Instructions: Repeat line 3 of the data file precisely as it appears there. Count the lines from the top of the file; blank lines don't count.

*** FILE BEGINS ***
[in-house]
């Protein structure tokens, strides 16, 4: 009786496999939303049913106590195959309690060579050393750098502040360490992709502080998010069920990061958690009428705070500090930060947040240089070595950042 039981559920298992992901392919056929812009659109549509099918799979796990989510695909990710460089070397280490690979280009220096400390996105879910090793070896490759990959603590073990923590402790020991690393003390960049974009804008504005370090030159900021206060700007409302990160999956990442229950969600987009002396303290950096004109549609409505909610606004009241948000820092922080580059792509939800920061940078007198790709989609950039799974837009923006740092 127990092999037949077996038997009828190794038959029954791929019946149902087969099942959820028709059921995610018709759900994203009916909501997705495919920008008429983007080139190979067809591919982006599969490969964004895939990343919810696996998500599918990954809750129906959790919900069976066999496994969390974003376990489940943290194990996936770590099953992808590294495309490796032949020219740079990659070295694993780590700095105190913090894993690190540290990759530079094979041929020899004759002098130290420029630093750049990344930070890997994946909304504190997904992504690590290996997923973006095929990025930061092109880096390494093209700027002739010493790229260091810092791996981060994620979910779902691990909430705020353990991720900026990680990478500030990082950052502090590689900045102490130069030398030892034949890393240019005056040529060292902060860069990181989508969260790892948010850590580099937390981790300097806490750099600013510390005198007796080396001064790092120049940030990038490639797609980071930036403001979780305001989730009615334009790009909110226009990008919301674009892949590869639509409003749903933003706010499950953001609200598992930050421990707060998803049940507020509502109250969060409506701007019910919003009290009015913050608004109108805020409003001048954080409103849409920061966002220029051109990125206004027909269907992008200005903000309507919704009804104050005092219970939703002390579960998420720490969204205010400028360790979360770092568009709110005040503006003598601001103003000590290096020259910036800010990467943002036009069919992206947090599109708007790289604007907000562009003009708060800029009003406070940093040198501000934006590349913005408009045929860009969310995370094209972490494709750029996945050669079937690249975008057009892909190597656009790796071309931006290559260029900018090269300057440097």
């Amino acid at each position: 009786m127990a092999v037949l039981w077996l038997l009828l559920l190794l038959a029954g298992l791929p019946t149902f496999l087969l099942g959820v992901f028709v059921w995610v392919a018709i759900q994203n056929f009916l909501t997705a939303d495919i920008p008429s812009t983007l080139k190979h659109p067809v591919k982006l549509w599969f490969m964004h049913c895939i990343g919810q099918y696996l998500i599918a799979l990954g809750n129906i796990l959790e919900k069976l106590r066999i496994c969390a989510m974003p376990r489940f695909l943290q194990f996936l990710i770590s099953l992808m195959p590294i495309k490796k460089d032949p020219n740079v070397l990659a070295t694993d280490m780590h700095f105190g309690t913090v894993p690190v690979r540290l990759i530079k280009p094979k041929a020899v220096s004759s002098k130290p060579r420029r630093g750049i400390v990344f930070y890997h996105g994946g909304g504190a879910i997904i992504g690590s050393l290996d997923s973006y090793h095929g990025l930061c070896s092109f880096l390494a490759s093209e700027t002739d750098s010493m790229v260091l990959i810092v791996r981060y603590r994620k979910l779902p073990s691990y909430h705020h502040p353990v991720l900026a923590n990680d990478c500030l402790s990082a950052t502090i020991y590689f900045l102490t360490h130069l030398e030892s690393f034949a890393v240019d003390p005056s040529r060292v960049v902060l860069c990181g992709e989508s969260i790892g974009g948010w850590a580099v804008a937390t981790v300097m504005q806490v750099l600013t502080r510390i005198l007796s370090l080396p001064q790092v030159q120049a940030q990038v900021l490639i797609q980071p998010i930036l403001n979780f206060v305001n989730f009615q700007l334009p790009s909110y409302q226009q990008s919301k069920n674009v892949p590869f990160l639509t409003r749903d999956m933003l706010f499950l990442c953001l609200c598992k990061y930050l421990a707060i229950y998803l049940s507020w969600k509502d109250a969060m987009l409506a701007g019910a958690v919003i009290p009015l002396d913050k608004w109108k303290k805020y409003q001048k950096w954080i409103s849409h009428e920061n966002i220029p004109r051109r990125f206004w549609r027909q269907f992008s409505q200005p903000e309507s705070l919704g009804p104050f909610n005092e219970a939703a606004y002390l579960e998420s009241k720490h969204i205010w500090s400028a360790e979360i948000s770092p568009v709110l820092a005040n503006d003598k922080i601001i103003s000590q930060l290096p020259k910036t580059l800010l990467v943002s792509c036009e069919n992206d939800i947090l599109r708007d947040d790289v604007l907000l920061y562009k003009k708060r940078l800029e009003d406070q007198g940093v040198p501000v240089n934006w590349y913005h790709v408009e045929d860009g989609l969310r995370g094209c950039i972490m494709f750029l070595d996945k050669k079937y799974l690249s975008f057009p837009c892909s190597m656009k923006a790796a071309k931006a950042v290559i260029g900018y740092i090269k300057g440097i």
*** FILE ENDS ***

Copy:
């Amino acid at each position: 009786m127990a092999v037949l039981w077996l038997l009828l559920l190794l038959a029954g298992l791929p019946t149902f496999l087969l099942g959820v992901f028709v059921w995610v392919a018709i759900q994203n056929f009916l909501t997705a939303d495919i920008p008429s812009t983007l080139k190979h659109p067809v591919k982006l549509w599969f490969m964004h049913c895939i990343g919810q099918y696996l998500i599918a799979l990954g809750n129906i796990l959790e919900k069976l106590r066999i496994c969390a989510m974003p376990r489940f695909l943290q194990f996936l990710i770590s099953l992808m195959p590294i495309k490796k460089d032949p020219n740079v070397l990659a070295t694993d280490m780590h700095f105190g309690t913090v894993p690190v690979r540290l990759i530079k280009p094979k041929a020899v220096s004759s002098k130290p060579r420029r630093g750049i400390v990344f930070y890997h996105g994946g909304g504190a879910i997904i992504g690590s050393l290996d997923s973006y090793h095929g990025l930061c070896s092109f880096l390494a490759s093209e700027t002739d750098s010493m790229v260091l990959i810092v791996r981060y603590r994620k979910l779902p073990s691990y909430h705020h502040p353990v991720l900026a923590n990680d990478c500030l402790s990082a950052t502090i020991y590689f900045l102490t360490h130069l030398e030892s690393f034949a890393v240019d003390p005056s040529r060292v960049v902060l860069c990181g992709e989508s969260i790892g974009g948010w850590a580099v804008a937390t981790v300097m504005q806490v750099l600013t502080r510390i005198l007796s370090l080396p001064q790092v030159q120049a940030q990038v900021l490639i797609q980071p998010i930036l403001n979780f206060v305001n989730f009615q700007l334009p790009s909110y409302q226009q990008s919301k069920n674009v892949p590869f990160l639509t409003r749903d999956m933003l706010f499950l990442c953001l609200c598992k990061y930050l421990a707060i229950y998803l049940s507020w969600k509502d109250a969060m987009l409506a701007g019910a958690v919003i009290p009015l002396d913050k608004w109108k303290k805020y409003q001048k950096w954080i409103s849409h009428e920061n966002i220029p004109r051109r990125f206004w549609r027909q269907f992008s409505q200005p903000e309507s705070l919704g009804p104050f909610n005092e219970a939703a606004y002390l579960e998420s009241k720490h969204i205010w500090s400028a360790e979360i948000s770092p568009v709110l820092a005040n503006d003598k922080i601001i103003s000590q930060l290096p020259k910036t580059l800010l990467v943002s792509c036009e069919n992206d939800i947090l599109r708007d947040d790289v604007l907000l920061y562009k003009k708060r940078l800029e009003d406070q007198g940093v040198p501000v240089n934006w590349y913005h790709v408009e045929d860009g989609l969310r995370g094209c950039i972490m494709f750029l070595d996945k050669k079937y799974l690249s975008f057009p837009c892909s190597m656009k923006a790796a071309k931006a950042v290559i260029g900018y740092i090269k300057g440097i």